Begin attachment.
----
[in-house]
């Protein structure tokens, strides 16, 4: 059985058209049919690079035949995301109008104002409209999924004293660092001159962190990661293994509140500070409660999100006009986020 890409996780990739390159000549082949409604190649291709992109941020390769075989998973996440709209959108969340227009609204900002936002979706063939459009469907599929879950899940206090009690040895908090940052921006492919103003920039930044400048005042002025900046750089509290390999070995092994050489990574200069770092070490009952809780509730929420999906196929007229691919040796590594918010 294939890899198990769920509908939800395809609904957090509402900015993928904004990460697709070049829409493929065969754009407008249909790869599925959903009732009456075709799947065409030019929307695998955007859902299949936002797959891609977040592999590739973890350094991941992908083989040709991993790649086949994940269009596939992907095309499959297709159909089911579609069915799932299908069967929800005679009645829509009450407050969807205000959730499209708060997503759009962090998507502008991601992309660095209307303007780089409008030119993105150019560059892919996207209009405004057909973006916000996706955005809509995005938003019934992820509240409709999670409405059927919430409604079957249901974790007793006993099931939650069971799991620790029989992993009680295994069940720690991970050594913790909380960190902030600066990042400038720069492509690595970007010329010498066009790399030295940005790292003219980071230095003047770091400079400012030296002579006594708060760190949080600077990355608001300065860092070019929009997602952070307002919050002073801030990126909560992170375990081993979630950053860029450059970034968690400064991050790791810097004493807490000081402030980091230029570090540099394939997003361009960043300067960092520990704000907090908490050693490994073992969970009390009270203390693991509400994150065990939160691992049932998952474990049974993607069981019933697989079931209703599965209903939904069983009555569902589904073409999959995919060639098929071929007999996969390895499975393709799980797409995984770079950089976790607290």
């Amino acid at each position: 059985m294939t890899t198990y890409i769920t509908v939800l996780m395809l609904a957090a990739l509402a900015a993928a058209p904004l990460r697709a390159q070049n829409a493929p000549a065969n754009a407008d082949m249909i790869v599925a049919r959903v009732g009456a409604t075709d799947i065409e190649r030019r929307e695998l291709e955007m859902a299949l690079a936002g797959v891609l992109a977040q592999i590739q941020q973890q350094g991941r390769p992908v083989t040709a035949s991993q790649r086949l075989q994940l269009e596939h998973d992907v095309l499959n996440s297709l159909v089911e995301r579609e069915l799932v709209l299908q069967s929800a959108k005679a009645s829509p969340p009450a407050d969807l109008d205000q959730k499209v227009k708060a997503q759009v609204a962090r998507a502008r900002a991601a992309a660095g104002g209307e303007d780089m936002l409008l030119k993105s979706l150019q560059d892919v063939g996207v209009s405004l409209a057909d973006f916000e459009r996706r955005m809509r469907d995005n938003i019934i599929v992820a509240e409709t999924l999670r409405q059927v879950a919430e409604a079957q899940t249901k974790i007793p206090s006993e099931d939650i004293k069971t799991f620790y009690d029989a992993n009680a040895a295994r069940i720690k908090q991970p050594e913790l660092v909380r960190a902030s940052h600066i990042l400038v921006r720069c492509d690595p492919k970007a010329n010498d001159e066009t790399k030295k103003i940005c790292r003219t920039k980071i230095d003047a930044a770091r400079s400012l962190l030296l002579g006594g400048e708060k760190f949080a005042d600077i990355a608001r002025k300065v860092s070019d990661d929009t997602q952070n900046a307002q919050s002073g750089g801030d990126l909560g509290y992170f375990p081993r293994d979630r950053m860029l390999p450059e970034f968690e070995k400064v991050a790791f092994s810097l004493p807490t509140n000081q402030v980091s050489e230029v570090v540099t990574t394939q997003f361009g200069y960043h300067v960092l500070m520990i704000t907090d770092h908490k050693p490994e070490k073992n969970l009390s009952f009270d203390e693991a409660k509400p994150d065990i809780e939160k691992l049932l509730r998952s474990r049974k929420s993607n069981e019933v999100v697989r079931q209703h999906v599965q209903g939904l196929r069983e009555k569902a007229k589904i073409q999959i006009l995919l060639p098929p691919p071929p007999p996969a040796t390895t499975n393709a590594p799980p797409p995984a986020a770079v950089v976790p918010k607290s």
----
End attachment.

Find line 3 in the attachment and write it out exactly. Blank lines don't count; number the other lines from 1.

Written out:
């Amino acid at each position: 059985m294939t890899t198990y890409i769920t509908v939800l996780m395809l609904a957090a990739l509402a900015a993928a058209p904004l990460r697709a390159q070049n829409a493929p000549a065969n754009a407008d082949m249909i790869v599925a049919r959903v009732g009456a409604t075709d799947i065409e190649r030019r929307e695998l291709e955007m859902a299949l690079a936002g797959v891609l992109a977040q592999i590739q941020q973890q350094g991941r390769p992908v083989t040709a035949s991993q790649r086949l075989q994940l269009e596939h998973d992907v095309l499959n996440s297709l159909v089911e995301r579609e069915l799932v709209l299908q069967s929800a959108k005679a009645s829509p969340p009450a407050d969807l109008d205000q959730k499209v227009k708060a997503q759009v609204a962090r998507a502008r900002a991601a992309a660095g104002g209307e303007d780089m936002l409008l030119k993105s979706l150019q560059d892919v063939g996207v209009s405004l409209a057909d973006f916000e459009r996706r955005m809509r469907d995005n938003i019934i599929v992820a509240e409709t999924l999670r409405q059927v879950a919430e409604a079957q899940t249901k974790i007793p206090s006993e099931d939650i004293k069971t799991f620790y009690d029989a992993n009680a040895a295994r069940i720690k908090q991970p050594e913790l660092v909380r960190a902030s940052h600066i990042l400038v921006r720069c492509d690595p492919k970007a010329n010498d001159e066009t790399k030295k103003i940005c790292r003219t920039k980071i230095d003047a930044a770091r400079s400012l962190l030296l002579g006594g400048e708060k760190f949080a005042d600077i990355a608001r002025k300065v860092s070019d990661d929009t997602q952070n900046a307002q919050s002073g750089g801030d990126l909560g509290y992170f375990p081993r293994d979630r950053m860029l390999p450059e970034f968690e070995k400064v991050a790791f092994s810097l004493p807490t509140n000081q402030v980091s050489e230029v570090v540099t990574t394939q997003f361009g200069y960043h300067v960092l500070m520990i704000t907090d770092h908490k050693p490994e070490k073992n969970l009390s009952f009270d203390e693991a409660k509400p994150d065990i809780e939160k691992l049932l509730r998952s474990r049974k929420s993607n069981e019933v999100v697989r079931q209703h999906v599965q209903g939904l196929r069983e009555k569902a007229k589904i073409q999959i006009l995919l060639p098929p691919p071929p007999p996969a040796t390895t499975n393709a590594p799980p797409p995984a986020a770079v950089v976790p918010k607290s």